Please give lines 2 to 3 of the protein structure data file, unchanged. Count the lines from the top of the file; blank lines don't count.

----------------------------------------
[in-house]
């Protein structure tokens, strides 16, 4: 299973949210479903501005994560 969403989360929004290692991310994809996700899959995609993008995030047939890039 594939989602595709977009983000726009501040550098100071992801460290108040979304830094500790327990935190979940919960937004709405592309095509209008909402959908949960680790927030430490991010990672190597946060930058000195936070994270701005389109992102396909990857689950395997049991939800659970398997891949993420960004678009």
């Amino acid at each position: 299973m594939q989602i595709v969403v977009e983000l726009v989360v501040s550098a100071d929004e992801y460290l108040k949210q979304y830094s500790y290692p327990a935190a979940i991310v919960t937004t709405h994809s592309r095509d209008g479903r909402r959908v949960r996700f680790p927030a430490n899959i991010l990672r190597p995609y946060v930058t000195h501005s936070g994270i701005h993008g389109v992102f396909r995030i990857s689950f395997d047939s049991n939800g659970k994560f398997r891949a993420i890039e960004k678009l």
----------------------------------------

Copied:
């Protein structure tokens, strides 16, 4: 299973949210479903501005994560 969403989360929004290692991310994809996700899959995609993008995030047939890039 594939989602595709977009983000726009501040550098100071992801460290108040979304830094500790327990935190979940919960937004709405592309095509209008909402959908949960680790927030430490991010990672190597946060930058000195936070994270701005389109992102396909990857689950395997049991939800659970398997891949993420960004678009």
């Amino acid at each position: 299973m594939q989602i595709v969403v977009e983000l726009v989360v501040s550098a100071d929004e992801y460290l108040k949210q979304y830094s500790y290692p327990a935190a979940i991310v919960t937004t709405h994809s592309r095509d209008g479903r909402r959908v949960r996700f680790p927030a430490n899959i991010l990672r190597p995609y946060v930058t000195h501005s936070g994270i701005h993008g389109v992102f396909r995030i990857s689950f395997d047939s049991n939800g659970k994560f398997r891949a993420i890039e960004k678009l």